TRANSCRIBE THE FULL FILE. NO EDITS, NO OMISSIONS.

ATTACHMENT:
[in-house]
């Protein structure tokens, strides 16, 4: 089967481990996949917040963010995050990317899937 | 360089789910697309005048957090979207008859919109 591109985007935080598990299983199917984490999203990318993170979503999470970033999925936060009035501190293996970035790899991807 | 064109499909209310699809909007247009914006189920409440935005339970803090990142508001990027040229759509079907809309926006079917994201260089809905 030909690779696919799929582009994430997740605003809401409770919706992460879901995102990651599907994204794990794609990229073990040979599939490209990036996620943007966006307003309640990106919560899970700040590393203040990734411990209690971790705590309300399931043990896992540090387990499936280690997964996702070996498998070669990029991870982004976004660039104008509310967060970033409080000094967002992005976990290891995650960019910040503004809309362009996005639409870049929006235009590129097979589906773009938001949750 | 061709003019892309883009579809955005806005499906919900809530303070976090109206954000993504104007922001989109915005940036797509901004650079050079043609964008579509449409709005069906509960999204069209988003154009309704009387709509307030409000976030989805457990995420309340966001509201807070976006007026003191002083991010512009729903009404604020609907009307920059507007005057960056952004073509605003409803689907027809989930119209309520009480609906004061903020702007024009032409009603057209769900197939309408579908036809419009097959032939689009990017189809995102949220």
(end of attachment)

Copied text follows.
[in-house]
């Protein structure tokens, strides 16, 4: 089967481990996949917040963010995050990317899937 | 360089789910697309005048957090979207008859919109 591109985007935080598990299983199917984490999203990318993170979503999470970033999925936060009035501190293996970035790899991807 | 064109499909209310699809909007247009914006189920409440935005339970803090990142508001990027040229759509079907809309926006079917994201260089809905 030909690779696919799929582009994430997740605003809401409770919706992460879901995102990651599907994204794990794609990229073990040979599939490209990036996620943007966006307003309640990106919560899970700040590393203040990734411990209690971790705590309300399931043990896992540090387990499936280690997964996702070996498998070669990029991870982004976004660039104008509310967060970033409080000094967002992005976990290891995650960019910040503004809309362009996005639409870049929006235009590129097979589906773009938001949750 | 061709003019892309883009579809955005806005499906919900809530303070976090109206954000993504104007922001989109915005940036797509901004650079050079043609964008579509449409709005069906509960999204069209988003154009309704009387709509307030409000976030989805457990995420309340966001509201807070976006007026003191002083991010512009729903009404604020609907009307920059507007005057960056952004073509605003409803689907027809989930119209309520009480609906004061903020702007024009032409009603057209769900197939309408579908036809419009097959032939689009990017189809995102949220």